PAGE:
Youth Live4Life is bringing together rural and regional communities to improve youth mental health

Four young people smiling while holding up circular 'Live4Life' signs

Nicola Dowse

Posted May 05, 2023

Youth mental health is a major issue in rural and regional communities, but new funding is helping Live4Life bring its tailored mental health support model to more towns across Victoria.

Content warning: this story contains discussion of mental health and suicide.

After losing two young people to suicide within a matter of days in 2008, Macedon Ranges Shire youth worker Pauline Neil decided to do something about youth mental health in the community. Years later, her work lives on as Youth Live4Life, Australia’s only mental health education and youth suicide prevention model designed specifically for rural and regional communities. 

The Youth Live4Life program is led by young people, and supports youth, parents and carers, schools, and communities to help them lead positive mental health conversations and reduce the barriers that prevent young people from seeking help.

Youth Live4Life CEO, Bernard Galbally, says the key to the organisation’s success is working with local communities and their resources as well as tackling the issues of mental health and youth suicide on multiple levels.

“It’s not ‘fly-in, fly-out',” Galbally says. “It’s about building community capacity, it’s about embedding it at a local level.”

“We as a community, especially in rural and regional communities where resources are limited, have to work more collaboratively together, share resources, see where the gaps are and see where things can be filled.”

Three young women in school uniform smiling as they hold up a circular 'Live4Life' sign

The Crew youth leaders are vital in advocating for mental health education and awareness among their peers. Photo: Ties Urie/Youth Live4Life

Since launching in the Macedon Ranges, Live4Life has expanded into nine rural and regional communities across Victoria, including Benalla and the Glenelg Shire in South West Victoria, with a further 20 communities expressing their interest in establishing their own chapters.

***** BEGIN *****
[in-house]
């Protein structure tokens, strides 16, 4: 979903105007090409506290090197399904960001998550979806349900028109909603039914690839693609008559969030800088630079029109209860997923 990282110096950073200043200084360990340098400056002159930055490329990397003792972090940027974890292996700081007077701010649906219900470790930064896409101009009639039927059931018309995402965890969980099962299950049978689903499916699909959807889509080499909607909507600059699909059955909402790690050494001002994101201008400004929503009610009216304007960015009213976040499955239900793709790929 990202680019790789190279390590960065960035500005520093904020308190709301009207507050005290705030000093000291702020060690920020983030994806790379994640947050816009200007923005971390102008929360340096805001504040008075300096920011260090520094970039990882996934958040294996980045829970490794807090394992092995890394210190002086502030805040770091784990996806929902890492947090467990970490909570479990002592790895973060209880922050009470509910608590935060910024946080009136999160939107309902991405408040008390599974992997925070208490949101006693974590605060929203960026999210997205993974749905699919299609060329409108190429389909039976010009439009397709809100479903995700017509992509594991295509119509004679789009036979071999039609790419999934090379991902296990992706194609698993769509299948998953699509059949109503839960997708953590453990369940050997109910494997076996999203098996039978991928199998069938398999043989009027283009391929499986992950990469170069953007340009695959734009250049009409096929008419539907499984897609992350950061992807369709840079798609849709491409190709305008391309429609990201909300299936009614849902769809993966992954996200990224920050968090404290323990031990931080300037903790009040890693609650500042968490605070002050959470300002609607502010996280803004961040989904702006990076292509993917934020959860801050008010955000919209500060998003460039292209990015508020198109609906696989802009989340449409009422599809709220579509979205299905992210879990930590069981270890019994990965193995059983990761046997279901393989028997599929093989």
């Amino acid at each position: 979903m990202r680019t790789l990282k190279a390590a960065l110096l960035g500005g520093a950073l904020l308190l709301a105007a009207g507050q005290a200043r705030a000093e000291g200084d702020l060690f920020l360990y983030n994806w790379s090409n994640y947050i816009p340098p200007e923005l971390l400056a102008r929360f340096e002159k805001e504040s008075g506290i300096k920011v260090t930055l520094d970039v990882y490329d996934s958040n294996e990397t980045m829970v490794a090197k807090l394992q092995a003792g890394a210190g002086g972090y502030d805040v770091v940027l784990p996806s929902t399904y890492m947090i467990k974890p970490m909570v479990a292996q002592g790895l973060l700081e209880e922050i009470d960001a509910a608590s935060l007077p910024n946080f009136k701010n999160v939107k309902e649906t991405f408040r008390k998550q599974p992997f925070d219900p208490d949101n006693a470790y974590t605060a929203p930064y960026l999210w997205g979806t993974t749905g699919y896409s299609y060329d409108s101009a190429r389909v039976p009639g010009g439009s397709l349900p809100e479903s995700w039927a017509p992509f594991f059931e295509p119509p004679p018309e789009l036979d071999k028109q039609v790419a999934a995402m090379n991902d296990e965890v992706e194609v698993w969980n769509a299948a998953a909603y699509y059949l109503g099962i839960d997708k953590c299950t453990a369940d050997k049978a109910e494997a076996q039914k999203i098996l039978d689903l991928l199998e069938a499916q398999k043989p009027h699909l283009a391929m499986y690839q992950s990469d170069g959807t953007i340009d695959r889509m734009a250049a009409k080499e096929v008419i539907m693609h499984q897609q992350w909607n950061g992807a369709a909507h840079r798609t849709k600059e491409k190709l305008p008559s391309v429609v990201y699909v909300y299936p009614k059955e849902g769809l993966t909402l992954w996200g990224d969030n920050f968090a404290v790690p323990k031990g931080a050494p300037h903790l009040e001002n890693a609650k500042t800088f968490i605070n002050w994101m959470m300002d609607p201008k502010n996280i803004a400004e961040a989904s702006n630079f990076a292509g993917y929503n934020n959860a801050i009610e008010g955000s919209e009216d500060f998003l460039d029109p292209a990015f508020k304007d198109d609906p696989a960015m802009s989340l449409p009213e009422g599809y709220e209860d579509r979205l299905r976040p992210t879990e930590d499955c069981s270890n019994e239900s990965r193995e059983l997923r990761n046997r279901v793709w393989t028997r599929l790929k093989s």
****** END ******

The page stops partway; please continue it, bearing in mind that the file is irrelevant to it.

“Live4Life was being delivered in the Macedon Ranges between 2010 and 2016, and the council undertook five years of programmatic evaluation just to see that the models worked and we had impact and it was making a difference,” Galbally says.

“All of a sudden, neighbouring communities that were experiencing the same issues started knocking on the door.”

One such community is Ballarat, which the RACV Community Foundation has provided funding to implement their own local Live4Life program.

The historic Goldfields town is just one of the Victoria’s regional and rural communities that have been affected by suicide over the last 12 months, with local health services and the council joining with Live4Life to get the program up and running. 

“This year we’ll be rolling out mental health education into eight of the 12 high schools in Ballarat,” says Galbally. “Then towards the end of the year we’re hoping Ballarat will be able to recruit the first Live4Life Crew who will start delivering Live4Life to the other schools and to the senior school years as well. And we’ve already trained over 110 adults in that community in youth mental health first aid."

“It is thanks to philanthropy, like RACV’s, that actually does the heavy lifting,” Galbally says. “We could not be where we are today without that.” 

“It’s a game changer. We are very optimistic given the local investment, both in time, energy and funds, that we can help get Ballarat up to self-sustainability.”

Bernard Galbally, Louise Steinfort, Councillor Des Hudson and Rebecca Morecroft at the Ballarat Live4Life launch

L-R: Bernard Galbally (Live4Life CEO), Louise Steinfort (GM Social Impact & Corporate Comms RACV), Cr Des Hudson (Ballarat Mayor), Rebecca Morecroft (Live4Life Director of Community Engagement). Photo: Youth Live4Life

Once invited into a community, Live4Life establishes strong partnerships between local government services, community organisations and secondary schools to work together towards the singular purpose of improving youth mental health. Evidence-based, age-tailored mental health education is then delivered to students in those schools at years 8 and 10-11, as well as to adults in their lives like parents, teachers and coaches. Finally, students in those schools can also volunteer to join The Crew, a youth leadership program that advocates for mental health literacy to their peers and community. 

Despite (or perhaps because of) the distressing statistics on youth mental health in rural and regional areas, Galbally says there’s a real hunger for local young people to engage in mental health education and advocacy. 

“Young people want to learn about mental health,” Galbally says. “And we know young people will reach out to their mates first when they’ve got a crisis. That’s why it’s so important to have this youth leadership component.” 

“I get so much joy and optimism from these young people who want to be part of the solution,” Galbally says. “They’re really dragging us to the table, it’s great to see.” 

If you would like to support RACV Community Foundation you can make a donation using the banking details as below. All donations over $2.00 are fully tax deductible. 

If you would like a receipt for your donation, please email   

Bank: NAB 

BSB: 083-001

Account Number :40-970-8004

Account Name : RACV Community Foundation Receipts